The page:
The International Space Station is replacing its printer after 17 years in service.
Back in 2001, a couple of Epson 800 Inkjet printers were sent to the ISS. These printers have been used to print, on average, 1000 pages a month for the last 17 years. The printers are beginning to show their age and have reportedly been problematic for the last five or six years.
HP, in conjunction with the ISS and NASA, have work-shopped, tested and developed a zero-gravity capable printer, with the ability to print no matter the orientation of the device itself. HP are looking to continue to outfit the ISS with printers for the next 10 years.
For the record, 10 years is an incredible amount of time for any printer to continue functioning without needing major repair. You update your computer, tablet, and smartphone every few years to keep up with new technology, so why should your printer be any different? We'd recommend doing some research every 3-5 years to consider whether your printer is still able to tackle your workload and meet your needs – it’s possible your print needs have evolved, and you may just need a new printer that can keep up. This is something a good managed IT department should already be on top of.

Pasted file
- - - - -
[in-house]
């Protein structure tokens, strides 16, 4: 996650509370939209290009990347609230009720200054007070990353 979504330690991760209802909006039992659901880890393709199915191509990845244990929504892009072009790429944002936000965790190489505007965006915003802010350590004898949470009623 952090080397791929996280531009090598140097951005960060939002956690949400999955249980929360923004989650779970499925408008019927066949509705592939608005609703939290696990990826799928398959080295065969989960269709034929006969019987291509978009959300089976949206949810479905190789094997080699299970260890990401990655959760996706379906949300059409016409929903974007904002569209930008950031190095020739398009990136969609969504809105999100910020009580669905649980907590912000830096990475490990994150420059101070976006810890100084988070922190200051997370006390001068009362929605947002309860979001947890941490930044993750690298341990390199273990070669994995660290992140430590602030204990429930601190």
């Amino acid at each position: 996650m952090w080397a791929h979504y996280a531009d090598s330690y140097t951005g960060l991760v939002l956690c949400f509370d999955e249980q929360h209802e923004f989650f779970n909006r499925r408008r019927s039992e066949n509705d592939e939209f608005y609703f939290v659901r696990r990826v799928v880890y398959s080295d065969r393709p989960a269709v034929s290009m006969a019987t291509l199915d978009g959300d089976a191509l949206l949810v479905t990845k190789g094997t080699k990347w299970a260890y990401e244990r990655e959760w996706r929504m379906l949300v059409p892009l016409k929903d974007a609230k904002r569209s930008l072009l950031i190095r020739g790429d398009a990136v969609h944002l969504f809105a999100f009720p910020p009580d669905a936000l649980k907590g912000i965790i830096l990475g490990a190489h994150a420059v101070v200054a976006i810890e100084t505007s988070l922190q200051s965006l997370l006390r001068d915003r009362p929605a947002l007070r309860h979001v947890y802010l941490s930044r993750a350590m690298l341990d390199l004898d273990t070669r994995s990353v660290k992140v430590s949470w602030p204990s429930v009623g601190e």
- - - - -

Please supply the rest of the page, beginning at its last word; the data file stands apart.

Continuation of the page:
For more on HP's work to support the ISS, read here: https://www.engadget.com/2018/04/02/iss-new-hp-printer/